The kingdom of heaven is like a man who sowed good seed in his field. But while everyone was sleeping, his enemy came and sowed weeds among the wheat, and went away. When the wheat sprouted and formed heads, then the weeds also appeared. “The owner’s servants came to him and said, ‘Sir, didn’t you sow good seed in your field? Where then did the weeds come from?’ “‘An enemy did this,’ he replied. “The servants asked him, ‘Do you want us to go and pull them up?’ “‘No,’ he answered, ‘because while you are pulling the weeds, you may uproot the wheat with them. Let both grow together until the harvest. At that time, I will tell the harvesters: First collect the weeds and tie them in bundles to be burned; then gather the wheat and bring it into my barn.’”

Jesus goes on to explain the Parable of the Weeds in Matthew 13:36-43,

Then he left the crowd and went into the house. His disciples came to him and said, “Explain to us the parable of the weeds in the field.” He answered, “The one who sowed the good seed is the Son of Man. The field is the world, and the good seed stands for the people of the kingdom. The weeds are the people of the evil one, and the enemy who sows them is the devil. The harvest is the end of the age, and the harvesters are angels. “As the weeds are pulled up and burned in the fire, so it will be at the end of the age. The Son of Man will send out his angels, and they will weed out of his kingdom everything that causes sin and all who do evil. They will throw them into the blazing furnace, where there will be weeping and gnashing of teeth. Then the righteous will shine like the sun in the kingdom of their Father. Whoever has ears, let them hear.”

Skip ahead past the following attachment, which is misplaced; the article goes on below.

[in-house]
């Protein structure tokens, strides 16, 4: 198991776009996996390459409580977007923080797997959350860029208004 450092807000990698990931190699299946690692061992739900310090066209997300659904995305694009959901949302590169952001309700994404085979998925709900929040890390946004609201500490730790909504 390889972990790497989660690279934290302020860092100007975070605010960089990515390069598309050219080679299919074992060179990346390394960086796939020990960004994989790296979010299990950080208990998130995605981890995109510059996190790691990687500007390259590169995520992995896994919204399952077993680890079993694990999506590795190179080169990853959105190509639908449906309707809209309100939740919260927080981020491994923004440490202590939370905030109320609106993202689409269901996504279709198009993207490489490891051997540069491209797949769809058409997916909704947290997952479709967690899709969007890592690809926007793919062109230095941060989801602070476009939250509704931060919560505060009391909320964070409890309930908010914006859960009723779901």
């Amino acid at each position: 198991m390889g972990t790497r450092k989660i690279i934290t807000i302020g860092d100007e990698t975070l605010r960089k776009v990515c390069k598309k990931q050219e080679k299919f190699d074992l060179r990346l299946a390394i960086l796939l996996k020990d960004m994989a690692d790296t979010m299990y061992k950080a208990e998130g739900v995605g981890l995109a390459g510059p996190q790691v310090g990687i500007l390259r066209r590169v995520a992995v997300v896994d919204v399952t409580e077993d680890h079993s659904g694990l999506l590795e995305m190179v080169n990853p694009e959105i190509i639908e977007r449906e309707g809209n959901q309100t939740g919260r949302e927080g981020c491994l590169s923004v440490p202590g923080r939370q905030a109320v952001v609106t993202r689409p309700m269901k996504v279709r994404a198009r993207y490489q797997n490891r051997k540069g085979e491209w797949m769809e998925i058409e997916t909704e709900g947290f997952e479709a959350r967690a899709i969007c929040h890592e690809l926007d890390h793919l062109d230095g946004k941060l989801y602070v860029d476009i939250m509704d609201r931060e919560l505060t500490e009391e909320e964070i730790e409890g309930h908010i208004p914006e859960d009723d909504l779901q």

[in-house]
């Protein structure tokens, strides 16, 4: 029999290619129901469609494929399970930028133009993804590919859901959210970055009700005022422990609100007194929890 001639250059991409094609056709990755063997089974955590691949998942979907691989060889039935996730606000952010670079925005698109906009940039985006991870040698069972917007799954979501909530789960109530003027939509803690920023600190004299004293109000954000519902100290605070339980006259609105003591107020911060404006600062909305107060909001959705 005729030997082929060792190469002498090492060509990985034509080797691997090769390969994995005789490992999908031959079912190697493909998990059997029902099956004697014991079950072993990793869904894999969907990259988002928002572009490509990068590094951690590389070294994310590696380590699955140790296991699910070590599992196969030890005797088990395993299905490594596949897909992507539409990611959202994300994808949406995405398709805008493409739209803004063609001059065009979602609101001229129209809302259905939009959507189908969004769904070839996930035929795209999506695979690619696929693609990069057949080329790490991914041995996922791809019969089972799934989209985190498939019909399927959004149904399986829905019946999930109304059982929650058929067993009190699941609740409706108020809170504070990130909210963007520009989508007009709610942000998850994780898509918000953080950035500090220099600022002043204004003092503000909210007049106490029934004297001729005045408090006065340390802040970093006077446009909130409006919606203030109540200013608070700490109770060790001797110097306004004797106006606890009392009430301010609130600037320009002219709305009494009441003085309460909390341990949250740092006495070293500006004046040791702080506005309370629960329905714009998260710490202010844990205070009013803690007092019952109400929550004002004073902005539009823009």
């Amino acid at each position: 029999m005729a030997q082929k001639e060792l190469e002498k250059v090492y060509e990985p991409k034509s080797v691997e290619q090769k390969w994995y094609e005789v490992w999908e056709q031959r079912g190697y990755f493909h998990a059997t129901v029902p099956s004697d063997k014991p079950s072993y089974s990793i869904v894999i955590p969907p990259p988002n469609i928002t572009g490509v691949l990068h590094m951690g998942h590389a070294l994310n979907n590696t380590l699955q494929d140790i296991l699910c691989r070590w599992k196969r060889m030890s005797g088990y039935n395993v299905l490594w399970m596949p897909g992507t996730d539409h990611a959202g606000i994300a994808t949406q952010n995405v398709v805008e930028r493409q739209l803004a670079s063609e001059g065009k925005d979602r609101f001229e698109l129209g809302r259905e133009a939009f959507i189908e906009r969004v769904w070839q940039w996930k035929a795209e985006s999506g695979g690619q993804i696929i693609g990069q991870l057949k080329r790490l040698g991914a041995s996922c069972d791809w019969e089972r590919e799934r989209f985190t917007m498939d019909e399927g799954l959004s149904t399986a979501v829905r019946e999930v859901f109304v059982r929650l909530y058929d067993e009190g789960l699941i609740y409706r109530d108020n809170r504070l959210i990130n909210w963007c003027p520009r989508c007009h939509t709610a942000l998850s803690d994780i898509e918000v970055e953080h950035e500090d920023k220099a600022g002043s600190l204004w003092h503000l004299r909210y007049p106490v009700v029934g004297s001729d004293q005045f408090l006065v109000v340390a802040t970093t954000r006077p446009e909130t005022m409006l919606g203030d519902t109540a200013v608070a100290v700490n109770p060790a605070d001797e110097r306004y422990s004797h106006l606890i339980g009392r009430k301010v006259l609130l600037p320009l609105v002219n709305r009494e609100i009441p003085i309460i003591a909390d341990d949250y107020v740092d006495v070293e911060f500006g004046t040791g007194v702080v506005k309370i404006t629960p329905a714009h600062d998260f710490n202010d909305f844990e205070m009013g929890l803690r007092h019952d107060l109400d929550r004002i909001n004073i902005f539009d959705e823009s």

Often people read into this much judgment and in a way, that is true, but who is doing the judging? God, for only God knows the true hearts of human beings. Like the perennials and the weeds in my story, we see that there is not always a clear delineation between what looks good and what looks bad. It is the same for people, often people misjudge this and would harm the good with the bad. How different are we from the people in prison? For some, there is a huge difference, but others, maybe they just got caught and we didn’t.

In the ‘Parable of the Weeds,’ the type of weeds that they were talking about is thought to be a plant called, ‘Darnel,’ which is a type of rye grass, sometimes even called ‘false wheat’ or ‘wheat’s evil twin.’ It looks much like wheat until the seed appears and if eaten can cause a drunken nausea, dizziness, or if in large enough quantities, even death. Darnel is a ‘mimic weed,’ that so looks and behaves like wheat that it has become dependent on humans for its survival. Its seeds are stowaways, and it relies on people to harvest it with the wheat crop and to sow it’s seeds the next year at planting time. Also, anyone that has done enough pulling weeds knows that when you are pulling even well-known weeds near the plants that you want, you must be very careful or you will pull out the good with the bad, especially when the plants are young.

Jesus was always using parables to teach His followers. He would use commonly known things and everyday tasks to help illustrate what we needed to learn about ourselves. These parables required thought, we will often not listen when we are taught about ourselves directly, becoming defensive about our actions, thoughts, or deeds, but if we are told a story to illustrate the same point and to think about how this may apply to us, then change can take place.

St. Augustine of Hippo, a third to fourth century theologian and philosopher points out that the slight differences between the “wheat and the tares” is also evident in the Church,